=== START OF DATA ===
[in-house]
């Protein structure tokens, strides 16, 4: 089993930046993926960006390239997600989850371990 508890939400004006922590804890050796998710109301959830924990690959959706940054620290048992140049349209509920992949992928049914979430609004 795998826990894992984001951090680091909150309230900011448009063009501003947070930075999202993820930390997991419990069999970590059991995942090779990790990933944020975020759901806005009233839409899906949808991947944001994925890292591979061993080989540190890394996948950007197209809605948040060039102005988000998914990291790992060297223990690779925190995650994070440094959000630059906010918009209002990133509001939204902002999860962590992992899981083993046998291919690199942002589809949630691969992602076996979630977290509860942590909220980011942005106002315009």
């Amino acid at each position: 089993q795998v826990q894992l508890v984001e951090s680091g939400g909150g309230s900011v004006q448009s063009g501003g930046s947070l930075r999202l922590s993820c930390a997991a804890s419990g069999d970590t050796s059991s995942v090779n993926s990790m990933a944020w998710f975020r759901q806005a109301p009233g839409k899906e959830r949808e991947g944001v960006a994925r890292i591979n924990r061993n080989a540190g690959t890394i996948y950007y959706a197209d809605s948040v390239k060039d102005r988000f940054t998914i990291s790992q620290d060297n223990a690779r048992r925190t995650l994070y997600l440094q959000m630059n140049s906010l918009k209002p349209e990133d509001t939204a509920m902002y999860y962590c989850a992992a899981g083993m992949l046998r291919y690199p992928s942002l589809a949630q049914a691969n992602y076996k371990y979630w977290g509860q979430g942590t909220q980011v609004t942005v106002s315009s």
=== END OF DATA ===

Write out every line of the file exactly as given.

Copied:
[in-house]
């Protein structure tokens, strides 16, 4: 089993930046993926960006390239997600989850371990 508890939400004006922590804890050796998710109301959830924990690959959706940054620290048992140049349209509920992949992928049914979430609004 795998826990894992984001951090680091909150309230900011448009063009501003947070930075999202993820930390997991419990069999970590059991995942090779990790990933944020975020759901806005009233839409899906949808991947944001994925890292591979061993080989540190890394996948950007197209809605948040060039102005988000998914990291790992060297223990690779925190995650994070440094959000630059906010918009209002990133509001939204902002999860962590992992899981083993046998291919690199942002589809949630691969992602076996979630977290509860942590909220980011942005106002315009």
């Amino acid at each position: 089993q795998v826990q894992l508890v984001e951090s680091g939400g909150g309230s900011v004006q448009s063009g501003g930046s947070l930075r999202l922590s993820c930390a997991a804890s419990g069999d970590t050796s059991s995942v090779n993926s990790m990933a944020w998710f975020r759901q806005a109301p009233g839409k899906e959830r949808e991947g944001v960006a994925r890292i591979n924990r061993n080989a540190g690959t890394i996948y950007y959706a197209d809605s948040v390239k060039d102005r988000f940054t998914i990291s790992q620290d060297n223990a690779r048992r925190t995650l994070y997600l440094q959000m630059n140049s906010l918009k209002p349209e990133d509001t939204a509920m902002y999860y962590c989850a992992a899981g083993m992949l046998r291919y690199p992928s942002l589809a949630q049914a691969n992602y076996k371990y979630w977290g509860q979430g942590t909220q980011v609004t942005v106002s315009s």